Forward housing section 118 includes a plurality of annular projections 122 extending rearwardly from a rearwardly facing surface of transverse body section 124 thereof and extending through respective apertures 126 through transverse body section 116 to a wire exit face 128. Pin terminals 130 to be terminated to respective conductor wires 132 are disposed within projections 122, in a manner that generates a seal 134 between the elastomeric material of the projections and the body sections of the terminals. Further, projections 122 are also in sealing engagement with side walls of apertures 126, all for effective sealing between wire exit face 128 and mating face 120. Transverse body section 116 of rigid rearward housing section 114 provides support for elastomeric forward housing section 118 and stabilizes the location of the several projections 122 and thus tends to stabilize the location and alignment of pin terminals 130 disposed therethrough. Bonding of the forward housing section with the rearward housing section and with the terminal body sections eliminates air between the elastomeric material the terminals and the rigid dielectric material of the rearward housing section.
Preferably the elastomeric material of the forward housing section is molded to the rearward housing section in a conventional insert molding (or overmolding) process, with previously molded rearward housing section primed and placed into the mold cavity and the terminals also primed and held in position within the mold cavity centered within the apertures through the transverse body section of the rearward housing section for the projections to become formed therearound and bonded thereto, assuring freedom from trapped air in the resulting part; the wire connecting sections of the terminals will extend rearwardly from the wire exit face to permit soldering to wire ends; after soldering the wire ends to the terminals, potting material is preferably deposited into the connector embedding the soldered terminations and the wire end portions. Regarding first connector 10, it is preferred that the body portions of the socket terminals be coated with epoxy to bond with the passageway sidewalls, and the terminals be secured within passageways 18 by force-fit, such as the forward portion of passageways 18 being slightly reduced to be in force-fit engagement with the leading end of the hood portion of the socket terminal surrounding and protecting the spring contact arms of the socket contact section (see FIG. 4); and for potting material to be deposited around the wire exits after termination of the wire ends with the rearward portions of the socket terminals.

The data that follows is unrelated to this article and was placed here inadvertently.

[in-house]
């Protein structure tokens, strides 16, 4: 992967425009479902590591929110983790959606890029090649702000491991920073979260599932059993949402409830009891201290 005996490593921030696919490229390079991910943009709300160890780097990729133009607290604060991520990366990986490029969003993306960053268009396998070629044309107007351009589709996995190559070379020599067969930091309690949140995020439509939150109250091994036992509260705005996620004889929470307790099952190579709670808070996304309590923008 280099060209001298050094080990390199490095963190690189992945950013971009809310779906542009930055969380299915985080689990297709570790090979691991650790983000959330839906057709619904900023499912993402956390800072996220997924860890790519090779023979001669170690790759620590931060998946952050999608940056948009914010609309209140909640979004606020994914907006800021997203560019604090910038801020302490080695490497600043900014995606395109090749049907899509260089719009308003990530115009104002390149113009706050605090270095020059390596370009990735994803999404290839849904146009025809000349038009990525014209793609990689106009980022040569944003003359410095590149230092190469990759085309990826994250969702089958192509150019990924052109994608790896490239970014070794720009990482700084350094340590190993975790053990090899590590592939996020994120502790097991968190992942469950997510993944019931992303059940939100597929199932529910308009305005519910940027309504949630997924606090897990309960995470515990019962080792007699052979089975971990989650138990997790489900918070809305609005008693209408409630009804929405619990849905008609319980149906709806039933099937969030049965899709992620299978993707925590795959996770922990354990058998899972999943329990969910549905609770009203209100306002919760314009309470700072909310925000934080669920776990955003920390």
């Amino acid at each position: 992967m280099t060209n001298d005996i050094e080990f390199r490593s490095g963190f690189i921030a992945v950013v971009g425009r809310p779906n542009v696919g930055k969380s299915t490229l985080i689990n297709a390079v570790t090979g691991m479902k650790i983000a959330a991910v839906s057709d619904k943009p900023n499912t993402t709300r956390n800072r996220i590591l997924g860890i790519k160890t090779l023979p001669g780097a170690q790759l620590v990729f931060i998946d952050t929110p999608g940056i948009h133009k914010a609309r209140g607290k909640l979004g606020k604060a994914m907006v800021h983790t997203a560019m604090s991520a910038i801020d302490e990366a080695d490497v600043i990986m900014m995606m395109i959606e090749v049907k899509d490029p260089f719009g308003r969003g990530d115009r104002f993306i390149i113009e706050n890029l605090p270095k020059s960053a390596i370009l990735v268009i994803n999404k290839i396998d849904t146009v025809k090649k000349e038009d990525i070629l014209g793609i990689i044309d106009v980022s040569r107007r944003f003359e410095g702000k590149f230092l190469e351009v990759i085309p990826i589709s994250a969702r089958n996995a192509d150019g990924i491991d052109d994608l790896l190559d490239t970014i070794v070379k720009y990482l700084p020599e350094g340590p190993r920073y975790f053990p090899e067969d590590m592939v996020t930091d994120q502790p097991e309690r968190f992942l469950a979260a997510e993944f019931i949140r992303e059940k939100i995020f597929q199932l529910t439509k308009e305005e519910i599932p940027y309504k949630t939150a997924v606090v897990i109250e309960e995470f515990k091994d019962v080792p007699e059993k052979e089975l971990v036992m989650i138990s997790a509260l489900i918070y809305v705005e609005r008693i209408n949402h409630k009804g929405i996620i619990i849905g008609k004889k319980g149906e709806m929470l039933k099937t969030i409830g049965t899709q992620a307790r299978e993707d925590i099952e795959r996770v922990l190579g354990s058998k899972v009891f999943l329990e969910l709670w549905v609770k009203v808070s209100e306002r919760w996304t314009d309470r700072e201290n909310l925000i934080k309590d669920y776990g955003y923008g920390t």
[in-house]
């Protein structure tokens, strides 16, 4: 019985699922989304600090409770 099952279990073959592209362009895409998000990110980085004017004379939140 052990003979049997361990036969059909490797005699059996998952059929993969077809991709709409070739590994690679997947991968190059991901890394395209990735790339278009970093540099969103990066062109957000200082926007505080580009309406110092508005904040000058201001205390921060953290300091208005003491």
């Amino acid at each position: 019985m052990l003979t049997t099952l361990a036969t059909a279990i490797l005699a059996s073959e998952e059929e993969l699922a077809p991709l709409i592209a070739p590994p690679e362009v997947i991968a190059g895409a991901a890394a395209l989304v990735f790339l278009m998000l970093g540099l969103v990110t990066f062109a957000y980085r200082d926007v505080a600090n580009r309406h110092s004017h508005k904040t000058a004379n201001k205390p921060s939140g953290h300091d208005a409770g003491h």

Forward housing section 118 further includes a plurality of recesses 140 forwardly of projections 122 and aligned therewith, extending to mating face 120. Leading end portions 142 of pin contact sections 144 extend forwardly into recesses 140 to be exposed for receipt into leading ends 24 of corresponding socket contact sections 26 for mated electrical engagement therewith upon full mating of first and second connectors 10,110.
Referring to FIGS. 1 and 4, housing 12 of first connector 10 includes a plurality of silos 28 associated with respective socket terminals 14 extending forwardly to silo leading ends 30, with passageways 18 extending forwardly through respective silos 28 to silo leading ends 30. Socket terminals 14 are secured in passageways 18 such as in a force fit, such that leading ends 24 of socket contact sections 26 are recessed from silo leading ends 30, disposed rearwardly of lead-ins 32 that serve to assure centering of the leading end portions 142 of pin contact sections 144 during final stages of connector mating to assure appropriate mating and electrical engagement of the pin and socket terminals. Lead-ins 32 are defined by reduced diameter constrictions having lead-in surfaces angled to face radially inwardly and toward silo leading ends 30 with an innermost dimension grater than the outer dimension of a pin contact section 144.
Silos 28 of first connector 10 are slightly or gradually tapered extending to, or almost to, silo leading ends 30, thus defining frustoconical shapes. Referring to FIGS. 1 and 5, recesses 140 of second connector 110 are generally complementarily shaped, being tapered slightly overall from recess entrances 146 at mating face 120 to recess bottoms 148. Each recess 140 also includes at least one annular embossment 150 and preferably several annular embossments 150 about its inner surface 152, spaced axially therealong, each to be eventually engaged by the outer surface 34 of a respective silo 28 upon full mating of the first and second connectors.